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Chun-hui Shi, Xiao-qing Wang, Xue-ying Zhang, Lian-ying Shen, Jun Luo, and Yu-xing Zhang

metabolic pathway corresponds to lignin in pear fruit is lacking. Because fruit color is a highly desirable trait in pears, our objective was to examine the mechanism underlying russeting on the fruit peel of the ‘Cuiguan’ variety of sand pear, with the goal

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Ignazio Infantino and Riccardo Lo Bianco*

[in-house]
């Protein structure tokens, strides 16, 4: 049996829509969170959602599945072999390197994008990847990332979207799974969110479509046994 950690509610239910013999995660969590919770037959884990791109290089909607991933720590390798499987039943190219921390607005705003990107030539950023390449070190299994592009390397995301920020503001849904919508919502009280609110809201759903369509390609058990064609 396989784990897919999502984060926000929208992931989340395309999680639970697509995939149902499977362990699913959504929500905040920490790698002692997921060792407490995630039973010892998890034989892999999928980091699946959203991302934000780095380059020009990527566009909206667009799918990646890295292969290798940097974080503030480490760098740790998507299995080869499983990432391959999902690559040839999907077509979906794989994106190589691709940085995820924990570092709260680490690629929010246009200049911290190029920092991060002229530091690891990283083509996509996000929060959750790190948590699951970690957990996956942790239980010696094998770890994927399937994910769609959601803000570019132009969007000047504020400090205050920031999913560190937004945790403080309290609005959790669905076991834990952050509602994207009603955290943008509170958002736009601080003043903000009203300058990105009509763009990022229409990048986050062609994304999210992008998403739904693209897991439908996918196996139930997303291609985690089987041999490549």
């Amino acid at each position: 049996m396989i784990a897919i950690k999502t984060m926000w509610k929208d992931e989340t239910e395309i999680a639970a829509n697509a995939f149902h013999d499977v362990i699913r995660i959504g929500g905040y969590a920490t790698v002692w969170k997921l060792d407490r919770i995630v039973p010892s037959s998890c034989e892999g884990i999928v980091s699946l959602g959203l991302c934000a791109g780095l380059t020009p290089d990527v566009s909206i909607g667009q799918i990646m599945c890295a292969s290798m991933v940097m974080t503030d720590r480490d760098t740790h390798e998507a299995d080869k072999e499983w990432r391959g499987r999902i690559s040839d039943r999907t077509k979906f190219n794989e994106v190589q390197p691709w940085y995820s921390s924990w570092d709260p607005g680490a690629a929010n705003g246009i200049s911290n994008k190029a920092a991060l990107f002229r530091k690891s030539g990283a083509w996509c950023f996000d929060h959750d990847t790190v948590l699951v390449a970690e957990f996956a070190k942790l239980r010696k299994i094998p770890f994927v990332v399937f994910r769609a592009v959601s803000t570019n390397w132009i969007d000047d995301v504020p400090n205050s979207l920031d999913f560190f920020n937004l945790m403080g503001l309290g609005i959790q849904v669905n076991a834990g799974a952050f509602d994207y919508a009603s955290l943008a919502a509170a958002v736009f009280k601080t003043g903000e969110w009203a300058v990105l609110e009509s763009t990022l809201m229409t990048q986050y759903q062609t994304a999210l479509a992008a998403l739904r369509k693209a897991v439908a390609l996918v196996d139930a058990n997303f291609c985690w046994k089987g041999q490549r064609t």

Peel color is a critical index of external fruit quality and consumer appreciation level. Traditional methods for determination of peel color are based on visual analysis or punctual measurements by colorimeter. In this study we present a method based on digital image analysis that integrates the accuracy of an interactive measurement and the efficacy of an image analysis that descibes entire sides of the fruit. A sample of apple, mandarin, grape, and peach fruit was photographed (each fruit on two opposite sides) with a digital camera for determination of peel color. Digital images were converted from RGB to CIE L*a*b* format, and color characteristics were indexed and quantified. The implemented method uses a reference color image cropped from the best fruit (interactively chosen) to calculate a color index for each fruit of the image set. The final index is the weighted sum of the number of pixels of the fruit, where pixels closer to the reference color (distance in the CIE L*a*b space) are considered more relevant. This color index gives integrated information on fruit color quantity (% of cover color) and quality (hue and saturation). The method represents a rapid and efficient way of determining color of the entire fruit surface and overcomes difficulties and approximation of traditional methods. A modification of the same method can be used to determine peel rugosity (mandarin) and average size and number of grape berries per bunch.